While Visions of Sugar Plums Danced. . .

While Visions of Sugar Plums Danced. . .

Saturday, September 19, 2009

Low Sang in Setiawan !

Low Sang in Setiawan !, originally uploaded by Lydd_Nel.

Photo note:

"This was taken during my trip to Setiawan, Perak. For Chinese New Year.

"Low Sang" (cantonese language "Low" is mix, "Sang" is raw) is a Chinese New Year tradition - all related to "Abundance, Prosperity & Vigor". Th is was prepared by my mom-in-law. A vegetarian "low sang". Raw fish was not added. A labour intensiveness dish of chopping and finely slicing of ingredients.
She added lemon juice too.

For me, the main reasons for doing this are; being surrounded by your relatives and friends (come together - come back from other states/countries), saying good wishes while mixing and tossing, and enjoying the food together.

This tradition is more widely known as "Yu sheng or Yee Shang".
(cantonese language "Yu" is homophone for the word for abundance - literally means Fish, "sheng/shang" is Raw)

The delicacy was invented 1,500 years ago in southern Chinese coastal areas such as Chaozhou and Shantou, during the Song Dynasty. According to legend, a Chinese female deity known as Nüwa (女娲) created mankind from clay and mud on the seventh day of the first month of the Lunar New Year. From then on, this day was known as the "Birthday of Man". It is believed that the fishermen and seafarers of ancient Southern China were very observant of this myth. On this day, yusheng would be prepared in feasts or religious ceremonies, not just to commemorate the event but also to show respect to Nüwa. In the 19th and early 20th centuries, many of these fishermen immigrated to Southeast Asian countries like Malaysia and Singapore in search of a better life. They brought this traditional dish along with them.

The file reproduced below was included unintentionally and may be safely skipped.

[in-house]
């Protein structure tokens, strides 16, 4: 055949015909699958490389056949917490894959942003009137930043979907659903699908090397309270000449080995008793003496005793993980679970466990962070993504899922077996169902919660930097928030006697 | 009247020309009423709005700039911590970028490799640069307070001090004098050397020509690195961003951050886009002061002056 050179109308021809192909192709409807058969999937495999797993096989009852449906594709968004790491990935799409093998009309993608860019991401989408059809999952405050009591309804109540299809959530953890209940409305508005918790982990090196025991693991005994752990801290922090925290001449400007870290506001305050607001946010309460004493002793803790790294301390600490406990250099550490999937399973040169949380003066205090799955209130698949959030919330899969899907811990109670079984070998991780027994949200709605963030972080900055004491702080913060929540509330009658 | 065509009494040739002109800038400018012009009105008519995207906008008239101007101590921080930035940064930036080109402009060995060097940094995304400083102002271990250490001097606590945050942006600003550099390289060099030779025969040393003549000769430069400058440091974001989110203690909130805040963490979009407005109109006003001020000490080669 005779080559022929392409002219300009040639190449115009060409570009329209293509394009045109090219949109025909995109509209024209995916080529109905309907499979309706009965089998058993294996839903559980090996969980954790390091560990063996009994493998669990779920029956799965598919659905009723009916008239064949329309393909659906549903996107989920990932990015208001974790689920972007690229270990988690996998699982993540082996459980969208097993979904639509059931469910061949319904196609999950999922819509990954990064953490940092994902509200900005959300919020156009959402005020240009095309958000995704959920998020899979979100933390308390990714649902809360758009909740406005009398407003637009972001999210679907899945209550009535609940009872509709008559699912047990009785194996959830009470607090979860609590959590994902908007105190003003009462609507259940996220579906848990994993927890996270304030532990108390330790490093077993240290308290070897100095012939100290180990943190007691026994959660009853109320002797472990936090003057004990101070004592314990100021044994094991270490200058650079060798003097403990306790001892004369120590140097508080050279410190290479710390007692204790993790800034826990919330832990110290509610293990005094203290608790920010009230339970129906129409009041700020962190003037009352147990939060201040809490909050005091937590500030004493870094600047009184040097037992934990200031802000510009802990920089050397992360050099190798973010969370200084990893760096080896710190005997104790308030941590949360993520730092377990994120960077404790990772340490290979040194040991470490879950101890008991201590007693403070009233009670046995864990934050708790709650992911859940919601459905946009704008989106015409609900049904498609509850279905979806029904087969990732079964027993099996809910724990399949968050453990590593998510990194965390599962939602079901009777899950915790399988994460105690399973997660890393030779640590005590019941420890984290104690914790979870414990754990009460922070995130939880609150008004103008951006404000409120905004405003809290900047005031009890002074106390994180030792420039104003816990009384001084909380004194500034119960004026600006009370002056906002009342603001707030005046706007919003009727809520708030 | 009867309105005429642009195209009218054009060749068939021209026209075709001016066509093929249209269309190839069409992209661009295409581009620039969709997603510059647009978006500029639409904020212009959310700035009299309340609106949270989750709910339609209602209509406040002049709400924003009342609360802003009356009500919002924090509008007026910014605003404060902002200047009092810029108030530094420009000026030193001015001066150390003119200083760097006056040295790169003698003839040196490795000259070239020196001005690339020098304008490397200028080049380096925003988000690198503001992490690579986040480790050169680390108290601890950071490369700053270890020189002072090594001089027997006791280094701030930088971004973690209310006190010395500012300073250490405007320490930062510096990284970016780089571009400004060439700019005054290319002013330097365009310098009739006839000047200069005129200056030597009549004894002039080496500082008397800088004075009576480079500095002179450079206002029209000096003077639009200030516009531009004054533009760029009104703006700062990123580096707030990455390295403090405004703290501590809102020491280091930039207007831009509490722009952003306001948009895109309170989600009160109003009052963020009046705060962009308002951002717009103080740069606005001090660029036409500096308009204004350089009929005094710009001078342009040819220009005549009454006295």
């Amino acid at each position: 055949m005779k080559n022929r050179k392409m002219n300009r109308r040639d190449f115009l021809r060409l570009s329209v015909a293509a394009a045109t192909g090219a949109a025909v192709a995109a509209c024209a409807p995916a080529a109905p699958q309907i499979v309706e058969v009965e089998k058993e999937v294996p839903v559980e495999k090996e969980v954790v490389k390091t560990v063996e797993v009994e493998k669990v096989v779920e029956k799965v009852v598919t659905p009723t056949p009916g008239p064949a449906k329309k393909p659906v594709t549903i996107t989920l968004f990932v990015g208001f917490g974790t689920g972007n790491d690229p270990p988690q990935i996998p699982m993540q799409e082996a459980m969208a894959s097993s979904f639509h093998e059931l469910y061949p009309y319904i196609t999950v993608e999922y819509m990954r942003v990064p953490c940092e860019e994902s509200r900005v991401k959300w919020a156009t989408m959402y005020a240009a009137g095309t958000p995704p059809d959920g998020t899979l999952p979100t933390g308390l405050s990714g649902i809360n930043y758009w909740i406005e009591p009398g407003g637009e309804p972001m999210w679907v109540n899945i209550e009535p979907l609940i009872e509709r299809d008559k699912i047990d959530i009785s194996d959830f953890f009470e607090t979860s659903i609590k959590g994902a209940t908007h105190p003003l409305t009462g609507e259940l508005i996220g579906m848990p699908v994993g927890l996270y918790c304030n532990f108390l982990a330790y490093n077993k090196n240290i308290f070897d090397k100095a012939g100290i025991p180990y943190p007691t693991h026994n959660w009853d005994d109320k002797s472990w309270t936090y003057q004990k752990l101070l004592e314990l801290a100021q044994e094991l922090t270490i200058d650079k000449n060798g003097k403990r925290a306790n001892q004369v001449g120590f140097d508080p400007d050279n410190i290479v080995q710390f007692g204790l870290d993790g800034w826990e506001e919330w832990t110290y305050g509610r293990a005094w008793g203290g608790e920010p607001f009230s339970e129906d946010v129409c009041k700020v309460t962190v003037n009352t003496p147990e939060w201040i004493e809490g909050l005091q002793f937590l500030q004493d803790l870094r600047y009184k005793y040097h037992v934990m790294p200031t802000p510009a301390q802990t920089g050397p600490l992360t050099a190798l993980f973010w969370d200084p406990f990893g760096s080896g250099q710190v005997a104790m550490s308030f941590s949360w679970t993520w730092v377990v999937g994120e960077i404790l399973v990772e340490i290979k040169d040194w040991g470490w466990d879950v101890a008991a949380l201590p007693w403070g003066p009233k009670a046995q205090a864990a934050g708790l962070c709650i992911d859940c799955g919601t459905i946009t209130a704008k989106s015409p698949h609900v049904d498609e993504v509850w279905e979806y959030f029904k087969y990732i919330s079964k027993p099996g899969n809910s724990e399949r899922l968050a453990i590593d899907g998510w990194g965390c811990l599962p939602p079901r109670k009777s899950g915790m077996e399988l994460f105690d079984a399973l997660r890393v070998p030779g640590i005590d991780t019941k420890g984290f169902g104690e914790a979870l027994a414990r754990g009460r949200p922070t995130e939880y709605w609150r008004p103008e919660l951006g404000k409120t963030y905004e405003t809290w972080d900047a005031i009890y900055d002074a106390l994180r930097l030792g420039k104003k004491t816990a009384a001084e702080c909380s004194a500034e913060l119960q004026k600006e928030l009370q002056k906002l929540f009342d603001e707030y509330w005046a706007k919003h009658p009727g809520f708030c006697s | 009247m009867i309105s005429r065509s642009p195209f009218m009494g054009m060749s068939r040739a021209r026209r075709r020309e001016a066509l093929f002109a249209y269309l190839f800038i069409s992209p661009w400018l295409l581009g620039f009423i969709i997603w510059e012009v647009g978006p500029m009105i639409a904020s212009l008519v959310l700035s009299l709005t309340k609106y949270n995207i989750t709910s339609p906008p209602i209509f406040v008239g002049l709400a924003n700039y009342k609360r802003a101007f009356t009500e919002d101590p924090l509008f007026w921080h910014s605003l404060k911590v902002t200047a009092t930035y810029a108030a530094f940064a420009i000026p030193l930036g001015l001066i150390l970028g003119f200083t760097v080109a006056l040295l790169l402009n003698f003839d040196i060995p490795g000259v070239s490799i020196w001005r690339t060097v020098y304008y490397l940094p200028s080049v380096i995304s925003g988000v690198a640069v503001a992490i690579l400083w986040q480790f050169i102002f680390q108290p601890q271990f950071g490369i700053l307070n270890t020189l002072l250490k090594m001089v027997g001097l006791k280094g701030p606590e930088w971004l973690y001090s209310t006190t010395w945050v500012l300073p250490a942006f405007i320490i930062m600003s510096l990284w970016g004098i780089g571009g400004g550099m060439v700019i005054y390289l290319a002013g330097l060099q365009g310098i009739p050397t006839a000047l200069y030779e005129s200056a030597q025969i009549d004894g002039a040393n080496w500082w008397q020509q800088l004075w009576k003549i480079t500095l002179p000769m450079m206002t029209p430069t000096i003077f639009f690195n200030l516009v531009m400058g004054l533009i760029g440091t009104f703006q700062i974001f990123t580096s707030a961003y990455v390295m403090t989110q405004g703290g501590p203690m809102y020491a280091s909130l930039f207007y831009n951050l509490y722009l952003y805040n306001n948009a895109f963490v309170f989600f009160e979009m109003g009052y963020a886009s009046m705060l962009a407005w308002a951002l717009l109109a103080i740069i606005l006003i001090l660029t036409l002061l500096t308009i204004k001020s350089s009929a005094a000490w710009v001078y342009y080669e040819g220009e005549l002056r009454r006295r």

Now, in the 21st century, "Lo Hei" -- tossing yusheng -- is a Singaporean/Malaysian Chinese New Year custom for families and friends to gather around the table and, on cue, proceeding to toss the shredded ingredients into the air with chopsticks while saying 吉祥话 (Jíxiáng Huà, auspicious wishes) out loud to mark the start of a prosperous new year.

Typical ingredients include: fresh salmon, daikon (white radish), carrot, red pepper (capsicum), ginger, kaffir lime leaves, Chinese parsley, chopped peanuts, toasted sesame seeds, Chinese shrimp crackers (or fried dried shrimp) or fried pieces of flour, five spice powder. The dressing is made primarily from plum sauce"

From : en.wikipedia.org/wiki/Yusheng
en.wikipedia.org/wiki/Daikon = White Radish

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